Thursday 17 March 2022

2048. 🏴 Is New Issue Collecting In Its Death Throes? 🇺🇦🇺🇦🇺🇦

🏴 Is the collecting of new issues in its death throes?

  The notable US stamp dealer, Herrick Stamps, which has been in business since 1946 and which has offered for many years, fortnightly lists of worldwide new issues has announced that from May it will withdraw from offering new issues to its customers. The message sent out to customers announcing this important news is illustrated below.

  It is remarkable to note that in its heyday the business employed 120 people and of course many of us remember when there were scores of moderately priced new issues coming in from all corners of The Commonwealth, as well as the rest of the world, every week necessitating the employment of such a large number of employees to deal with such numbers. Now, many philatelic entities are inert and rarely, if ever, issue any postage stamps and when they do, as William Herzig acknowledges in his letter, they are often hard to obtain and command a price well over face value and I assume it is a nightmare for any philatelic dealer to try to maintain a new issue service which is any way comprehensive though, I have to say that the excellent Bombay Stamps makes a good stab at it.

  Of course there are still plenty of new issues appearing on the market mainly from postal services which release them in unreasonably excessive numbers - by now, we all know who these greedy sinners are - Royal Mail, Australia Post, the IGPC agency, the Stamperija agency, Philatelic Collector Inc (more a question of ridiculously high face values rather than number of issues), the British off shore islands and so on. New Zealand Post, Singapore Post and India Post (except last year) are postal services which are very close to excess and this group of sources of new issues probably make up the bulk of stamps appearing on the Commonwealth new issue market presently.

  The territories which are clients of Creative Direction/Pobjoy Stamps all have sensibly priced, well-designed and produced, nicely publicised and distributed new issues released regularly but not excessively and if every postal entity were clients of the CD/PS combination then the collecting of new issue stamps would be a very popular, highly pleasurable, pleasingly affordable hobby once more. But, as I wrote above, many postal authorities have lost interest in issuing postage stamps, presumably because there’s no money to be made from it, or even a financial loss.

   For decades The Crown Agents dominated the Commonwealth new issue scene and served well their client states and stamp collectors. Now a tiny rump of postal authorities use the chaotic Harry Allen/CASCO to carry out their philatelic needs and collectors are faced with a service where they have to pay excruciatingly high retail  prices for new issues even though Harry Allen is the territories’ philatelic agent, and one assumes, obtains new issues itself at face value though collectors do not seem to have a source to buy new issues at face value themselves.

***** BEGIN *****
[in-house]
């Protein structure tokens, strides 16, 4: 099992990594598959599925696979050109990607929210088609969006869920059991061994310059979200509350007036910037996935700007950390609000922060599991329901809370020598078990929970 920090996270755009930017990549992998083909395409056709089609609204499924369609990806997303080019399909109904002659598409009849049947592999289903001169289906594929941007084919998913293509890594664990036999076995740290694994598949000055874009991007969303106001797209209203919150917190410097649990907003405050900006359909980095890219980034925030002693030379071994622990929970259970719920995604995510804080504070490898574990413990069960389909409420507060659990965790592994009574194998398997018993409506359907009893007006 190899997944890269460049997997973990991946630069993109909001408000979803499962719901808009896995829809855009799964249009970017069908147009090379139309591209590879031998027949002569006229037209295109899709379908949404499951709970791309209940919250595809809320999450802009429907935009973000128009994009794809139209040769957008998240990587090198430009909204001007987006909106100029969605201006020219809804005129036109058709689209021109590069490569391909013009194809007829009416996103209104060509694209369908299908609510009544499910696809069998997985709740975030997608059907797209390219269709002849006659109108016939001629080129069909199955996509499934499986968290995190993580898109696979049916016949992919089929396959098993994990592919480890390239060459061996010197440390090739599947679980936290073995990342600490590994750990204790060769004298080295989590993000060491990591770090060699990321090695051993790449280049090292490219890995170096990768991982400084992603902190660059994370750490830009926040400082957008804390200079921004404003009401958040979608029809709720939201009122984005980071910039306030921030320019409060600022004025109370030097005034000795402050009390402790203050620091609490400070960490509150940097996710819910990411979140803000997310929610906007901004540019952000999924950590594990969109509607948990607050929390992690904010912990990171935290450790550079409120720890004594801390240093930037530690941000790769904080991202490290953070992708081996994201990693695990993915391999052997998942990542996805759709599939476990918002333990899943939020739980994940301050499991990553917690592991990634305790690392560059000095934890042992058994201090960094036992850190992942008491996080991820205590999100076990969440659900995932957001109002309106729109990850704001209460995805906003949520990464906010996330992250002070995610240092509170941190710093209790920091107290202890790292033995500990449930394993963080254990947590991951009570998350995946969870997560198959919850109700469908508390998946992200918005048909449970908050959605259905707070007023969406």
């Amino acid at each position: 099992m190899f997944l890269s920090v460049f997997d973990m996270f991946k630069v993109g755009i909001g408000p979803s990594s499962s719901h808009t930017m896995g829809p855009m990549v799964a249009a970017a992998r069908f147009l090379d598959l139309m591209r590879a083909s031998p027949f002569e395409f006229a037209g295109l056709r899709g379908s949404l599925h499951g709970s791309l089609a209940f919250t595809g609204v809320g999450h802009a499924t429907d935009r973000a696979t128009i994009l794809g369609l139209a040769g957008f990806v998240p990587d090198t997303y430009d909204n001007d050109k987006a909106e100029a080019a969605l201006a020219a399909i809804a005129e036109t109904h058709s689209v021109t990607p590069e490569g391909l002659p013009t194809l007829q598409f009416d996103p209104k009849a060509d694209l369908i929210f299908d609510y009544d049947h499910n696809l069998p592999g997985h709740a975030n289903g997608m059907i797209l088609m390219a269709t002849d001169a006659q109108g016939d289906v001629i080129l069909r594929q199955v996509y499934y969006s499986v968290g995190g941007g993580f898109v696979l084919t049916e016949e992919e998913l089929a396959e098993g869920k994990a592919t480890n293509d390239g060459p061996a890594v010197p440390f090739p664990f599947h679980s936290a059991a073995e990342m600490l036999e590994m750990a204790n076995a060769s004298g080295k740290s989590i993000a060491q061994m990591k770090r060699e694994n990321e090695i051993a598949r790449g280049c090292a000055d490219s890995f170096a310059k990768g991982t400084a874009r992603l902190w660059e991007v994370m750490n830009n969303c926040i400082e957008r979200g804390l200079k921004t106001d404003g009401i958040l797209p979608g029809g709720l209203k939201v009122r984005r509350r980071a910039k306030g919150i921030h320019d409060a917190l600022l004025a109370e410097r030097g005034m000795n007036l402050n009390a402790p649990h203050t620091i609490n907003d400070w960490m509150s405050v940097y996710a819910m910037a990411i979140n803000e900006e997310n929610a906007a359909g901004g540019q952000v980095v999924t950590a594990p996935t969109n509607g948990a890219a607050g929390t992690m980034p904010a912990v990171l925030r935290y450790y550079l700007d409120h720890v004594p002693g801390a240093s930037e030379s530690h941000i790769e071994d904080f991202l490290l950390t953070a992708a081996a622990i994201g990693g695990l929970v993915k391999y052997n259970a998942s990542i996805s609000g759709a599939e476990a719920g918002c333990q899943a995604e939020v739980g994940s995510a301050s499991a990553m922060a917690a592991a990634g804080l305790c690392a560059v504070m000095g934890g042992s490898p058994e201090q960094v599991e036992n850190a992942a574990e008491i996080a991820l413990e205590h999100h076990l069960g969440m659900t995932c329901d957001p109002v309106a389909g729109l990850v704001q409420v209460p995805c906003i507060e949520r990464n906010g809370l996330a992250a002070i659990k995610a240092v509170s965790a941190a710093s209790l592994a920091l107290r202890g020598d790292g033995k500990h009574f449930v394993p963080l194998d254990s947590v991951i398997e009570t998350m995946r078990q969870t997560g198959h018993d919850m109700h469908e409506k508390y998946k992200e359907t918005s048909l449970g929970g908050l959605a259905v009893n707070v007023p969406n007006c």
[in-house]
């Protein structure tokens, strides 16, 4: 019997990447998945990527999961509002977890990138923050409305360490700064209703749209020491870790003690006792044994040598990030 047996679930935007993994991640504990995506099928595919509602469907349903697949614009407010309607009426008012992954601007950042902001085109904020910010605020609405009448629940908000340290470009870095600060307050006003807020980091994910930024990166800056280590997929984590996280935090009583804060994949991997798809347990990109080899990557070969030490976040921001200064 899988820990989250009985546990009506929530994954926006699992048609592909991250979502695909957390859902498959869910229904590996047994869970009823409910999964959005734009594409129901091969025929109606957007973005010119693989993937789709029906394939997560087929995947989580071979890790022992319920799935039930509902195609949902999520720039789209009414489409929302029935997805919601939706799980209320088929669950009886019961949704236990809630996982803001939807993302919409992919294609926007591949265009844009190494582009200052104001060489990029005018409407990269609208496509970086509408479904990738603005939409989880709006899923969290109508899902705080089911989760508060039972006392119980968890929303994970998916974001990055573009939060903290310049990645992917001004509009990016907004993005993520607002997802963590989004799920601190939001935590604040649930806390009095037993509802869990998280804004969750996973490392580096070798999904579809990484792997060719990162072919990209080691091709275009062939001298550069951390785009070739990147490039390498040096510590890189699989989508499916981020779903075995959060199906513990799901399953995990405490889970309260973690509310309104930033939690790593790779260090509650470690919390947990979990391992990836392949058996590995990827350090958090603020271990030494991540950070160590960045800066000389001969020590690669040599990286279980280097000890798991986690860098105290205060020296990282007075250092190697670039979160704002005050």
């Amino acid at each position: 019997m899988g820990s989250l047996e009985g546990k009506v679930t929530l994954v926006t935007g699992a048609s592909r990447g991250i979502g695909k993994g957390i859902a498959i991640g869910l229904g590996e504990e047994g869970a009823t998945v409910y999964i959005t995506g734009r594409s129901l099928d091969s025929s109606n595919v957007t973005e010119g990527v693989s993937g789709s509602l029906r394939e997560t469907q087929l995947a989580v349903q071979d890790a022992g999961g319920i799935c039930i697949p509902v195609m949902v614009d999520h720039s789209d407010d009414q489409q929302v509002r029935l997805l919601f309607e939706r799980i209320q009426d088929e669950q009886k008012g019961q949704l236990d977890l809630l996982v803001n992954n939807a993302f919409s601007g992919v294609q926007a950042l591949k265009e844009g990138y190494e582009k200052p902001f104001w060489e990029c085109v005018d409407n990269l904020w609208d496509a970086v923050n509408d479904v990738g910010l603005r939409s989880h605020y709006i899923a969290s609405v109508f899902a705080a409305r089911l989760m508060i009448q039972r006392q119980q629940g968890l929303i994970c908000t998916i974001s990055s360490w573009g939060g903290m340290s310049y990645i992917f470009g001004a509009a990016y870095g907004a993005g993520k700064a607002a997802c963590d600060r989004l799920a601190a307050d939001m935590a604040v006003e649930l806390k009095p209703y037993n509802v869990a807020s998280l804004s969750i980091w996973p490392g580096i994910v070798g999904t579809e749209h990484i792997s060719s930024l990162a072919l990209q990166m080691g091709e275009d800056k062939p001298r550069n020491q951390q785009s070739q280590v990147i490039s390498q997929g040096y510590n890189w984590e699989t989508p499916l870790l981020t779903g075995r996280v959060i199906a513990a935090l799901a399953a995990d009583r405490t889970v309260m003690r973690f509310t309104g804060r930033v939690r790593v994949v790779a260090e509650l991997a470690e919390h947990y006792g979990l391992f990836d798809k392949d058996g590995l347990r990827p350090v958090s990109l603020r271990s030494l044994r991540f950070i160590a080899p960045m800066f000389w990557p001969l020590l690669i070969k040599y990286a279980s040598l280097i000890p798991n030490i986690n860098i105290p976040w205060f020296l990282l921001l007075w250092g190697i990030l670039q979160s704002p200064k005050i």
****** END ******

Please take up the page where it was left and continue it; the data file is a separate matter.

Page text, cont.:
Doubtless, the COVID-19 pandemic has played its role in making a new issue stamp dealer’s life even more difficult so it is understandable that the point has been arrived at where a dealer such as Herrick decides to pull the plug on selling new issues. The question is, if comprehensive new issue services are soon to be a thing of the past, will that not also be true of new issue collecting itself?

  Of course we all know that collecting new issues is a very good way not to invest. Hence numerous over-bought commemoratives from decades ago are being sold commercially at a fraction of their face value for use as ordinary postage. I remember the time when postal services used to set a limited sales period after which unsold stock would be withdrawn from stock and destroyed. This at least gave the collector - and the dealer, I suppose - the knowledge that no more stamps were available at face value and the market value of any of the stamps they possessed might gradually increase. This reflected an integrity on the part of the stamp issuing entity as well of an appreciation that collectors would like to see a gradual rise in the financial value of the products they had added to their collections.
 This integrity has long dissipated and many, but not all, postal services continue to sell philatelic items years after they were first put on sale, presumably out of financial necessity, and now, it seems, at lower prices than when they were first offered for sale. This factor alone is bound to reduce collectors’ interest in buying new issues; why buy something now when you can buy it cheaper later? And not only that, why buy something at all when the person you buy it from is actively helping to reduce its value, no matter how pristine and fresh you keep it?